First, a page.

Arsenal Football Club is one of the most decorated clubs in English football. Founded in 1886, the club has won 13 league titles and 10 FA Cups, and is only the second team to have completed a season undefeated in the league’s history.
In recent times the club has also become a champion team on the digital football pitch. Arsenal.com is ranked in the top 12 football websites worldwide, while the team has 13 million Facebook fans and the highest following of any English Premier League clubs on Twitter.
Arsenal has grown a passionate online community and transformed its fans around the world from spectators to participants, creating a unique dialogue with supporters, players, coaches and even the media.
Richard Clarke, managing editor for Arsenal Media, discussed his club’s approach to sharing news in social media at SxSW 2013. His advice was to “focus on being foremost, rather than being first and foremost.”
He also believed content delivered to fans should provide a sense of “optimistic realism” and deliver “balanced criticism” to foster reasoned debate, rather than be vanilla and overwhelmingly positive. This was echoed in a survey conducted by Arsenal.com with its website visitors in 2012.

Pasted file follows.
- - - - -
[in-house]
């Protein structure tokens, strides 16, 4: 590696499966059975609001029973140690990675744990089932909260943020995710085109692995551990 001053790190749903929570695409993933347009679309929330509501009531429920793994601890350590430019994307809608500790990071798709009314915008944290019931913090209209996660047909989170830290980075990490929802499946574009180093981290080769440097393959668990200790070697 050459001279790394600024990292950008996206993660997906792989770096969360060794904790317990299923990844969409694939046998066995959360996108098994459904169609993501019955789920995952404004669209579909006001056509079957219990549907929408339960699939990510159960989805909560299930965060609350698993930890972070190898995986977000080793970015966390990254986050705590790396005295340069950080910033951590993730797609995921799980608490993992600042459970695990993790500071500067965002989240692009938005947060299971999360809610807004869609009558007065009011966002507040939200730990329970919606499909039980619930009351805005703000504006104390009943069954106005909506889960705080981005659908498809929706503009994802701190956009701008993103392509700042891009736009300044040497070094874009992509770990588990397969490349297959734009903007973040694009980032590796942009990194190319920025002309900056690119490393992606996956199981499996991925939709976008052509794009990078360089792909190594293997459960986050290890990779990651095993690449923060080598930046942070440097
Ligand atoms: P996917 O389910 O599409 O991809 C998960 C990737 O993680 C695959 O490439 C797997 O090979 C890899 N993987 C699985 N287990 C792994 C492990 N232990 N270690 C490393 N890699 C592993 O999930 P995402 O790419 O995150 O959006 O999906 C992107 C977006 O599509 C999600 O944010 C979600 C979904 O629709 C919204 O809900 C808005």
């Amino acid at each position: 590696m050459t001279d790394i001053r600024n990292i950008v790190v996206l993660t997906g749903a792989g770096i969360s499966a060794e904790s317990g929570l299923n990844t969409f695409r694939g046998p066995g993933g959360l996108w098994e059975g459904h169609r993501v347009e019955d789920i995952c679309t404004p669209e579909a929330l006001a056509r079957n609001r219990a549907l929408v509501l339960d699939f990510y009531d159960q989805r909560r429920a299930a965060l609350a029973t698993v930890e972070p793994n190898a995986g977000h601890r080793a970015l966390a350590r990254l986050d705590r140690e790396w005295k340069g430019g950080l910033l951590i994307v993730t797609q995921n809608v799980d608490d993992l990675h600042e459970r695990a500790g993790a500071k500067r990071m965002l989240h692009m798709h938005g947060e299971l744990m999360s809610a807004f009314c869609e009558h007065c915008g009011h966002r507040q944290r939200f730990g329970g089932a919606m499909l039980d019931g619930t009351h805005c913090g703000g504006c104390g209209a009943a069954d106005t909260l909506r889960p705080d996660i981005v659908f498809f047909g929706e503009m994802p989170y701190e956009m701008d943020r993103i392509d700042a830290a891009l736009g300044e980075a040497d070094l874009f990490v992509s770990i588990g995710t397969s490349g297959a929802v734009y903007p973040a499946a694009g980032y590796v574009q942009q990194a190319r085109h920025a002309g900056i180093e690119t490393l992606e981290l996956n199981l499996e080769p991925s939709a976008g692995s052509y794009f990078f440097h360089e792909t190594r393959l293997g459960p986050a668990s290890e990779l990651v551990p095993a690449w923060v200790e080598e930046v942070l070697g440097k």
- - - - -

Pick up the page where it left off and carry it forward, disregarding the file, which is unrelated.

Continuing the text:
Arsenal.com does not consider itself a news breaker for major stories. The club rests upon its ability to deliver official, legitimate and trustworthy content – even if the story has already been covered in the news.
Clarke rightly argued that the club’s depth of content, access to players, data and historical information, and the ability to “always be there” was no match for any media outlet in the world.
While major sporting codes and teams in Australia have proven their ability to engage fans while managing the flow of content into traditional and new media, there is still something to learn from the approach taken by clubs such as Arsenal.
Rather than becoming fixed on the idea that ‘if it’s our news, we must be the first to share it,’ more attention should be devoted to becoming ‘champion content creators.’
Instead of just live streaming a press conference to announce a new player, why not introduce the player afterwards to the team’s followers on Twitter with a live Q&A session? Or rather than write a post-match review, film a snippet of the coach’s address immediately after the final siren.
Many of our teams are thinking outside the field in social media, but it’s imperative they continue to find new and unique ways to engage loyal fans and welcome new supporters to their online communities.